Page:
(HF is gone funny again and there are posts not displaying presently that I am responding to below.)
Reading all that though, I think everyone who posted replies to this is collectively less
screwed than they were before they used their ingenuity and drive and values to make non-mainstream decisions, and get a better present / future for themselves. I gather we've all started with no leg-up, rich relatives or not, and I applaud you all for getting to your current places in your journeys.
Brett and I feel decidedly less screwed now that we're no longer working two high-pressure jobs that we loved, but that increasingly exhausted us to the point that we could do little more than eat, fall into bed, snuggle up and sleep, and then get up and do it all over again. My job was highly meaningful and worth spending my time on, and I've never regretted spending nearly 20 years in science and education - teaching in particular was wonderful. What I did regret is that most of the money I made was disappearing down a funnel to the big end of society, frugal as we were - I really dislike social injustice and rigged systems. Also, the time was right to get out and to make more time for ourselves. We're the racehorses who went on to have trail riding lives (after a five-year detour impersonating draught horses!).
We love the peace in our lives and all around us in this remote location.
, are you remote enough at your place to save money on clothes by not wearing any for significant stretches of time?
Especially effective if you've got apples to harvest.
I look around me on our smallholding and can't feel screwed when I know that more than 90% of the planet is living in wage slavery, or actual slavery. I feel solidarity with this part of the population, and though I have known poverty as a young person, and briefly even homelessness, even at my most dire circumstances, there were always many millions who were having it worse than me, and I really feel that, and I think that's the part that is particularly screwed, and needs addressing. By stepping off the treadmill when we could, and now funnelling one income less to the upper echelons while we DIY, grow our own, write etc, we are finally able to make a significant difference not just to our own quality of life, but with who our money goes to and how much damage is done to the planet or to social justice in the process. We no longer subsidise the coal behemoths - our energy money, when we built, went to the alternative energy industry, to a local business who supplied and installed and supported their own families off helping other people to live on 100% renewable electricity for the rest of their days.
Our car is a Hyundai i20, a super-mini with incredible fuel economy (but still very zippy, which is important on rural roads) - masses of Australians drive 4WDs without needing them. Their fuel costs (and so on-road fossil fuel use) are quadruple ours, but they complain about how they are battling to anyone who will listen. Self-inflicted, say I. We're hoping it will soon be economical to convert our car to dual petrol / electric, as we have so much spare solar energy going begging in the middle of the day from spring to autumn, which could be used to charge a battery for an electric vehicle. We buy / swap "civil disobedience" milk and eggs directly from farmers around us, often bartering with honey - all of which has had regulations made against it by the big end of town - as has selling potatoes from your garden, that's not allowed either, you're supposed to get an expensive license from the potato marketing board! Our grass roots movement is saying, "Enough is enough, we're claiming our ancient rights to free trade not involving the top end of town back!"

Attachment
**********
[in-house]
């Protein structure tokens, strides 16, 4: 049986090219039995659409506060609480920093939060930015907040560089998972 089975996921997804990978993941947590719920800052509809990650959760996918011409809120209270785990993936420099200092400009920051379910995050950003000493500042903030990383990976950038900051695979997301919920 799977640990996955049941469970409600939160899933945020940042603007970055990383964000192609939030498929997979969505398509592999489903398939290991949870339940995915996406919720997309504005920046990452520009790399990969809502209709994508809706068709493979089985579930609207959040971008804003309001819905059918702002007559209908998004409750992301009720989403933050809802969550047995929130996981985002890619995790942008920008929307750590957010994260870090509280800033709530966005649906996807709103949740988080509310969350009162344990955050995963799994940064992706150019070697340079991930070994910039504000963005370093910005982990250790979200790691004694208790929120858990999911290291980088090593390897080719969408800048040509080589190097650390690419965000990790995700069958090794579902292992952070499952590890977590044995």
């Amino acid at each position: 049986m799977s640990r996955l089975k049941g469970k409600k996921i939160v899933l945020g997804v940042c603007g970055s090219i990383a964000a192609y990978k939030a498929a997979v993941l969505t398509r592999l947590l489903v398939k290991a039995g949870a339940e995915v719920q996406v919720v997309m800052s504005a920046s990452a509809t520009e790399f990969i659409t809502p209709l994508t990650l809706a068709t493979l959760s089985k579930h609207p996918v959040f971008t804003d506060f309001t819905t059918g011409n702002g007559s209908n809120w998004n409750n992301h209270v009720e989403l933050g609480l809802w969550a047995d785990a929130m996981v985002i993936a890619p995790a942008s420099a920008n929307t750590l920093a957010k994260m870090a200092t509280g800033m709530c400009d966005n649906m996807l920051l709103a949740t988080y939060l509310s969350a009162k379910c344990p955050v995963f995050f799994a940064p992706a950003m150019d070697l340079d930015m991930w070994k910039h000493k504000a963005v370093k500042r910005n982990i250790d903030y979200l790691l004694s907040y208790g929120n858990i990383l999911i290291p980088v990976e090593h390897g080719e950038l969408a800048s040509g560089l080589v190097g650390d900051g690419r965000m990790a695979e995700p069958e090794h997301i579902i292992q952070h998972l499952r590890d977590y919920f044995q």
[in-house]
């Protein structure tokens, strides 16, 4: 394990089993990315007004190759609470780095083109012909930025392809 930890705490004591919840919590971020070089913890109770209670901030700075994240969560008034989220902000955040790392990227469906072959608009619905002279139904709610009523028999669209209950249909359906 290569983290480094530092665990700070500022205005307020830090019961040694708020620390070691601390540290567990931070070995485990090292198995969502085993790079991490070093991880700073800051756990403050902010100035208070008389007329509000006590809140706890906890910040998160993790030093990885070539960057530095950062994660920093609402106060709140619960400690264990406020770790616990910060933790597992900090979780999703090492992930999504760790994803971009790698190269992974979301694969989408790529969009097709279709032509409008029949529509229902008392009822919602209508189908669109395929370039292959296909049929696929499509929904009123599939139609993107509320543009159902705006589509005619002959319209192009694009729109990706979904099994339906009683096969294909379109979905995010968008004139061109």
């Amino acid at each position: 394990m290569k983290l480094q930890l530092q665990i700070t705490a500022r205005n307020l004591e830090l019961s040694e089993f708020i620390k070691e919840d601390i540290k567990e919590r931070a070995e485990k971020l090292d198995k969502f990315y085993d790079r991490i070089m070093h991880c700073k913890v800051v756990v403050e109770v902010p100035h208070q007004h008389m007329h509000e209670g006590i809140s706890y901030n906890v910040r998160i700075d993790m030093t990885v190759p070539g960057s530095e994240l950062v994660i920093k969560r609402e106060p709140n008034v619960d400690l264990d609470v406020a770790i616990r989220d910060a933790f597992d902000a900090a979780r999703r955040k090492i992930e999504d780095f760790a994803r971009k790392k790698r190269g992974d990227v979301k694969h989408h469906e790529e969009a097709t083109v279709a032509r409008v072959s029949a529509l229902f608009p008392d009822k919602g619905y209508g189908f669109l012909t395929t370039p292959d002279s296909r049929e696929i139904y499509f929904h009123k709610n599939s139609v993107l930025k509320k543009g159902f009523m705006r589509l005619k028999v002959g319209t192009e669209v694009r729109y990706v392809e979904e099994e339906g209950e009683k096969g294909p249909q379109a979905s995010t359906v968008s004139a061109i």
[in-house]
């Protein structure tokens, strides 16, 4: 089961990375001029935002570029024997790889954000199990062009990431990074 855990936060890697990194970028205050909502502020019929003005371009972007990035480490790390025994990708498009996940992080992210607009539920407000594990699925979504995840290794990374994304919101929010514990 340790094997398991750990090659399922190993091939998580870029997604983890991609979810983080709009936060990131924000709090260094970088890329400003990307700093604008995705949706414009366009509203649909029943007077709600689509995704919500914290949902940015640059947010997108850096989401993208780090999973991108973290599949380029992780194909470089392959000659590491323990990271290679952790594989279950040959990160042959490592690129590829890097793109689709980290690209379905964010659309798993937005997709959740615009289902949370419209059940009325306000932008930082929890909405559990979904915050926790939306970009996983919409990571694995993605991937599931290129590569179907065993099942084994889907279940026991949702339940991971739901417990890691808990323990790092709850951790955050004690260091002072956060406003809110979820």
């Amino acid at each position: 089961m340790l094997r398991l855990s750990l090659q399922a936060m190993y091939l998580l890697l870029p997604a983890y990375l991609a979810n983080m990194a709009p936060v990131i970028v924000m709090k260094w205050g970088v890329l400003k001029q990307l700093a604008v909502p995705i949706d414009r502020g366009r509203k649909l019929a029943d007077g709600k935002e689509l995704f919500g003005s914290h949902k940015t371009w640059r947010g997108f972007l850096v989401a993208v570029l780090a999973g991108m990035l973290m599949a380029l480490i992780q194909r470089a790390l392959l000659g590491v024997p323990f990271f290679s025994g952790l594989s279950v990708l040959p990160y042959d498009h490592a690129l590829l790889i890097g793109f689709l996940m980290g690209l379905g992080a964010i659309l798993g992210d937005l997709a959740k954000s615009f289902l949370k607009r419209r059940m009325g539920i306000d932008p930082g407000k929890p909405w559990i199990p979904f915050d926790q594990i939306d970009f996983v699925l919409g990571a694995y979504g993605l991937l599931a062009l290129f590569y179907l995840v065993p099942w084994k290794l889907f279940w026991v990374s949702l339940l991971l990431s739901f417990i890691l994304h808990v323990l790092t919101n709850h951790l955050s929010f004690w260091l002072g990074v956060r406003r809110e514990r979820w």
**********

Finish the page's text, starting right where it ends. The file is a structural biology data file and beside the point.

There is a lot of unscrewing
that happens when you start to do things like this.
I also find it really hard to feel screwed when I am breathing fresh air, surrounded by birdsong, and warm sun is falling on my skin - when we eat every day from what the garden is producing, and are ecstatic with the flavours of fresh heirloom fruit and vegetables - when we have time to laugh and hug each other and just be. Most of the things we value aren't able to be taxed - sunshine, love, friendship, humour, the countryside, the wildlife, the three horses roaming free having interesting and sociable lives after lonely and experientially deprived beginnings, etc etc,etc.
, you're at an expensive phase of life, launching two fine boys into adulthood. Love and a good education are the best things you can give a child and will go far in giving them a shot at a happy, fulfilled life. But you will get through the other end, and find time to breathe again.
And will you tell us more about the building of your house in Spain? We find it's an ongoing buzz to live in a nest we made with our own hands... how nice that you have that too.
, I was so happy for you when you were able to get a rural place and have all your horses at home.
The first five years here were the most stressful for us financially and in terms of time, then it got better. You're a few years younger than us, and I think you too will get to a place where things will be less hectic. Meanwhile, enjoy the views from your window when you're on your computer, and the ability to go out anytime and hug a horse!
, I feel very happy when I see how much time you have for your children and each other.
This is something which is going to stay with you in so many ways, even when your children grow up and launch into lives of their own. The ripples of this time will extend right through your lives - all of your lives - and also into the lives of your children's children, one day.